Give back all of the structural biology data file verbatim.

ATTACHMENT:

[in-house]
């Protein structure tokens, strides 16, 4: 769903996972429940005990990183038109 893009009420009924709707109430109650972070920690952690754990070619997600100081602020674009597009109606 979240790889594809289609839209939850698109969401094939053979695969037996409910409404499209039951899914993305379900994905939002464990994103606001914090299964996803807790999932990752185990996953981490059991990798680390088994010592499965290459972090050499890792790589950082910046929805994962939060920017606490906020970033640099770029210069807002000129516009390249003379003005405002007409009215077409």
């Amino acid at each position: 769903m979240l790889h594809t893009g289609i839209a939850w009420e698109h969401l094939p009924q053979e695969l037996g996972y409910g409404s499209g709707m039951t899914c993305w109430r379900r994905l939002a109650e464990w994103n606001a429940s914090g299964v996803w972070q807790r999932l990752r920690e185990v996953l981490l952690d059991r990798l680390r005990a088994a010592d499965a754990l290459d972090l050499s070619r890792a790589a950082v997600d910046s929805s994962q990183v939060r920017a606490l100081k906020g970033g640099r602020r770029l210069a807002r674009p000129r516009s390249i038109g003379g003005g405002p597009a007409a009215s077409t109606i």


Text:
[in-house]
């Protein structure tokens, strides 16, 4: 769903996972429940005990990183038109 893009009420009924709707109430109650972070920690952690754990070619997600100081602020674009597009109606 979240790889594809289609839209939850698109969401094939053979695969037996409910409404499209039951899914993305379900994905939002464990994103606001914090299964996803807790999932990752185990996953981490059991990798680390088994010592499965290459972090050499890792790589950082910046929805994962939060920017606490906020970033640099770029210069807002000129516009390249003379003005405002007409009215077409």
């Amino acid at each position: 769903m979240l790889h594809t893009g289609i839209a939850w009420e698109h969401l094939p009924q053979e695969l037996g996972y409910g409404s499209g709707m039951t899914c993305w109430r379900r994905l939002a109650e464990w994103n606001a429940s914090g299964v996803w972070q807790r999932l990752r920690e185990v996953l981490l952690d059991r990798l680390r005990a088994a010592d499965a754990l290459d972090l050499s070619r890792a790589a950082v997600d910046s929805s994962q990183v939060r920017a606490l100081k906020g970033g640099r602020r770029l210069a807002r674009p000129r516009s390249i038109g003379g003005g405002p597009a007409a009215s077409t109606i």